Above: White and purple rain daisies Dimorphoteca pluvialus with yellow Oxalis in West Coast National Park. Numerous ‘African daisies’ only open between 10am and 4pm and always turn towards the sun. The park opens a peninsula for two months during flower season and the scenery is spectacular. While megafauna weren’t on my agenda, I spotted an African penguin resting on the beach; bontebok and Cape zebra in the flower-covered veld; and an ostrich high on a sand dune with its feet buried in purple flowers and head in the blue sky.
Diascia collina.
Above: Diascia collina.

The South African spring flower season usually begins in mid-August and lasts through September. Rainfall and temperature determine the bloom, so if you’re planning a trip consult local tourism offices, and consider that it may be best to move from Namibia in the north, south to Cape Town, which is cooler. If the sun doesn’t shine, many species don’t open; if the temperature drops below 18 Celsius, again many species close. Winter rain brings flowers, but works against you if roads become impassable. I changed up my itinerary based on information gleaned “on the ground” and on the weather.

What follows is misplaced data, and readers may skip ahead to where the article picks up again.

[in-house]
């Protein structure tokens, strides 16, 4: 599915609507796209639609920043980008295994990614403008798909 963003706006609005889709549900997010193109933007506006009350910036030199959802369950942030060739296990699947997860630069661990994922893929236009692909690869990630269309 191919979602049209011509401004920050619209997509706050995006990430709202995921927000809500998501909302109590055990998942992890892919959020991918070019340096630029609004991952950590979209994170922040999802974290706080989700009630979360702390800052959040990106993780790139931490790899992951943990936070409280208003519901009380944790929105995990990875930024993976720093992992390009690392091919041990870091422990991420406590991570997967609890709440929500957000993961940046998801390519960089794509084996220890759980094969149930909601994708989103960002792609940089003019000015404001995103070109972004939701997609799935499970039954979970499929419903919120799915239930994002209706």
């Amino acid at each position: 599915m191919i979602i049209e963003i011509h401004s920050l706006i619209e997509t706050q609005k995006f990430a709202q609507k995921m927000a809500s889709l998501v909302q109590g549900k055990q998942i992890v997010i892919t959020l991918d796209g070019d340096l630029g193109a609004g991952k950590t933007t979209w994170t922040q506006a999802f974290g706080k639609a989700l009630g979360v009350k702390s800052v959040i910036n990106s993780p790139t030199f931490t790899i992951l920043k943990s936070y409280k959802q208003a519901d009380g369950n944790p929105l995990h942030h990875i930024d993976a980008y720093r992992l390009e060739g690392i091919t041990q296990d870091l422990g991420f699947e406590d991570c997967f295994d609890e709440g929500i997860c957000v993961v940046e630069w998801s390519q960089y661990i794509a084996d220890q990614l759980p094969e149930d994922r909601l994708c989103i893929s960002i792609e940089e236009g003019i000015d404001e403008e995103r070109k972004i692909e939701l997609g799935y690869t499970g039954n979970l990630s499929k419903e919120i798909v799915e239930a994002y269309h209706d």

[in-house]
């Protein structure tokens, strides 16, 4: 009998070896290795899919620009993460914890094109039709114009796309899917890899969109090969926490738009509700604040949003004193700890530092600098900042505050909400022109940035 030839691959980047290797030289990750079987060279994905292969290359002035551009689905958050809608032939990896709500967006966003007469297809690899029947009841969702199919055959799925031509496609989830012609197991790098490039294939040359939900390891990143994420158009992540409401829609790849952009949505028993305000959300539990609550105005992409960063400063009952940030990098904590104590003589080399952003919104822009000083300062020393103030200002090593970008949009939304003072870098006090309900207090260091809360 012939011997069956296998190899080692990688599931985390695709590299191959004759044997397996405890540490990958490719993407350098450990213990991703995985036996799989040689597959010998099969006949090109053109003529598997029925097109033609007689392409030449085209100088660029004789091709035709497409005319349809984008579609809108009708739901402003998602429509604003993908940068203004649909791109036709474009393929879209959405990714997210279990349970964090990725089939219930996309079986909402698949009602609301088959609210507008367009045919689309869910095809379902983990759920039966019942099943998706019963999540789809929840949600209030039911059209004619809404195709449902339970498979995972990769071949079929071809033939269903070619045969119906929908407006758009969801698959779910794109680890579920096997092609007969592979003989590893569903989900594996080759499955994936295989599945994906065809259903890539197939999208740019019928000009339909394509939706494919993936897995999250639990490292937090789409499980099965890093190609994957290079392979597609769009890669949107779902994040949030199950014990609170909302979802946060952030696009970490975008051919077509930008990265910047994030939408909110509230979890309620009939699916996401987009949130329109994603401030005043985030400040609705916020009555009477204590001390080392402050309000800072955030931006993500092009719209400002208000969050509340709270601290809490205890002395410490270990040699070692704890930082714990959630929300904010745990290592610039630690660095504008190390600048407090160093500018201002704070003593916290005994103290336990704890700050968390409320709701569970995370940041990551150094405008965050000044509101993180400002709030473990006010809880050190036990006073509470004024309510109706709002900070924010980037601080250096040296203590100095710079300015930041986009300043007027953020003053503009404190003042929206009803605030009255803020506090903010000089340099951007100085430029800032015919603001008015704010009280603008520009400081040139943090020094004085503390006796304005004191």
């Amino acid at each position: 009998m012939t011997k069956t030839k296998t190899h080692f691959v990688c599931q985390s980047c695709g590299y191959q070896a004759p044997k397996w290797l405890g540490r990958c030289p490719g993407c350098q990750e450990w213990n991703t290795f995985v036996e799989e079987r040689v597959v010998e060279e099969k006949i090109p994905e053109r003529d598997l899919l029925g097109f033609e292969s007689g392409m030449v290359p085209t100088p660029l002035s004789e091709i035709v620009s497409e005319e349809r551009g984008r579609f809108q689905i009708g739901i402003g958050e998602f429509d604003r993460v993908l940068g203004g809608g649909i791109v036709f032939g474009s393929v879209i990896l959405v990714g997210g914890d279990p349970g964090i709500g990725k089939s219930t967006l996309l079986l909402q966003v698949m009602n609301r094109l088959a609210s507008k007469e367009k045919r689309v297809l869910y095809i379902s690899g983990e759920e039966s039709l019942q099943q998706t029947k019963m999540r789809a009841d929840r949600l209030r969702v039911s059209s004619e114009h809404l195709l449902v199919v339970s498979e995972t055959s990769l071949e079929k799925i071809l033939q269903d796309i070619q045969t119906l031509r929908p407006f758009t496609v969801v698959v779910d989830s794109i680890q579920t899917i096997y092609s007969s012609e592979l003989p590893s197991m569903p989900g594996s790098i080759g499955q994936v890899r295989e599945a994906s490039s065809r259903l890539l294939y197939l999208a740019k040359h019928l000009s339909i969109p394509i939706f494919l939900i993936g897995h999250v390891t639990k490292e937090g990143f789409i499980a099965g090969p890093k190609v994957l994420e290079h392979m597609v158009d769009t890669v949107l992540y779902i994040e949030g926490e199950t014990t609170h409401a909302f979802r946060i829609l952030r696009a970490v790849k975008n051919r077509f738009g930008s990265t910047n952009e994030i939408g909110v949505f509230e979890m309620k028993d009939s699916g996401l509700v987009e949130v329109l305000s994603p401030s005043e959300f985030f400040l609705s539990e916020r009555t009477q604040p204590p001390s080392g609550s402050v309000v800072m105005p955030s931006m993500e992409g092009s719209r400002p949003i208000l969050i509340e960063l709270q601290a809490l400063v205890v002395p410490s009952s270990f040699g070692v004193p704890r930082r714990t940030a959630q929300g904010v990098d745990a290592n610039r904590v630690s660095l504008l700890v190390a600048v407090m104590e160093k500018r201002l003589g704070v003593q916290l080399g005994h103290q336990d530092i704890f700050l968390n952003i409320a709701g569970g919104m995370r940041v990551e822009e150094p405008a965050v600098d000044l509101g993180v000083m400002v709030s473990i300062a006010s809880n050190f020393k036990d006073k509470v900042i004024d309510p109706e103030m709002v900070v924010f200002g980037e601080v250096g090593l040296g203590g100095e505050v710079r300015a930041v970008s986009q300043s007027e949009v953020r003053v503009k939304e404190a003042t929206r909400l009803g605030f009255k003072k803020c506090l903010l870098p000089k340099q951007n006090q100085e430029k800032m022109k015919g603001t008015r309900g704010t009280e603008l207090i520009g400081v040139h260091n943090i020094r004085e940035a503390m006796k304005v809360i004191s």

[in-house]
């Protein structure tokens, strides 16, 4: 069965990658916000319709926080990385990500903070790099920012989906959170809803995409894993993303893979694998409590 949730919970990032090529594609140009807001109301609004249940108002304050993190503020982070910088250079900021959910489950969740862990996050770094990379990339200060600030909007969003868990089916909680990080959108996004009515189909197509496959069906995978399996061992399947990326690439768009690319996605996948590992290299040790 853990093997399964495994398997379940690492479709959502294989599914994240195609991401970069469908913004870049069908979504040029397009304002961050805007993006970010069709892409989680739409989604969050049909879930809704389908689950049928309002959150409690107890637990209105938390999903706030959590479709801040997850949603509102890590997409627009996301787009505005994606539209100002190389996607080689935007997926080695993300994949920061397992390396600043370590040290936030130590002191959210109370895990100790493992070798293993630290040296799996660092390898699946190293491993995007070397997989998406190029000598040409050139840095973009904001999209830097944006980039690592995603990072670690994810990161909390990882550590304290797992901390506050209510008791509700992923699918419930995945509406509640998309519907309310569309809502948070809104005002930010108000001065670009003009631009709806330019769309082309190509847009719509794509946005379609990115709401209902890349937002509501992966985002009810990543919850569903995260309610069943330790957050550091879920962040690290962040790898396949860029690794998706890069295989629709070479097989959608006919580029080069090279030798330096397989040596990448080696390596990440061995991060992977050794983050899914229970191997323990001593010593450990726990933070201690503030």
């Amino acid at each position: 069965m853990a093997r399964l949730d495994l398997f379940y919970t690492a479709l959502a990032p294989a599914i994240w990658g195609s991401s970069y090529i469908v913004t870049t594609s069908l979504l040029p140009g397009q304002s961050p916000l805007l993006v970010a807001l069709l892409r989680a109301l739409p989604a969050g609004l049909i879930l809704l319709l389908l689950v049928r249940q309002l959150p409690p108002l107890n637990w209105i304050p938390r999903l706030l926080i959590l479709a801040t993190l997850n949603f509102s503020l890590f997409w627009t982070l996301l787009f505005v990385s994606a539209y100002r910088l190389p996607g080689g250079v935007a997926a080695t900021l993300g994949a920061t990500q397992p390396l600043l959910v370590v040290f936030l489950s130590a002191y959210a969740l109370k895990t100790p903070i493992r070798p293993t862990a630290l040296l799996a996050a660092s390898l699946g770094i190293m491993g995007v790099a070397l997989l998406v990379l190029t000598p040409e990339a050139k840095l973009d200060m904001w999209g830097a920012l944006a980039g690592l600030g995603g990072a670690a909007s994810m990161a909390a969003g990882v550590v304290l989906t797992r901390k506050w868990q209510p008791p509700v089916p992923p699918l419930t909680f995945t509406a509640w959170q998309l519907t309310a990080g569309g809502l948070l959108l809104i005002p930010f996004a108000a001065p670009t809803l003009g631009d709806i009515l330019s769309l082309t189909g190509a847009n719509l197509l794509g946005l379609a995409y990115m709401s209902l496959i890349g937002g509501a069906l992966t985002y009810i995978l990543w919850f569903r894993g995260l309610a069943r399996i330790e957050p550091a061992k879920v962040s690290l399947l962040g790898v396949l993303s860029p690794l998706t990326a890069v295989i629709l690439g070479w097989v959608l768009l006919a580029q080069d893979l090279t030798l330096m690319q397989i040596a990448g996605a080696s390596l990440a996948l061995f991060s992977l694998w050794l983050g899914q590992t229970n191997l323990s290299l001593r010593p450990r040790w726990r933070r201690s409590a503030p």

For the spring season, a &#8\2\20;flower beach safari&#8\2\2\1; is set up on the site of an old diamond mining camp in Namaqua National Park (six hours from Cape Town). Next to the cold southern Atlantic, some flowers use fog drip to survive in the desert. The yellow pictured is Didelta carnosa, a succulent. When the fog burned off, purple Felicia interlaced the yellow.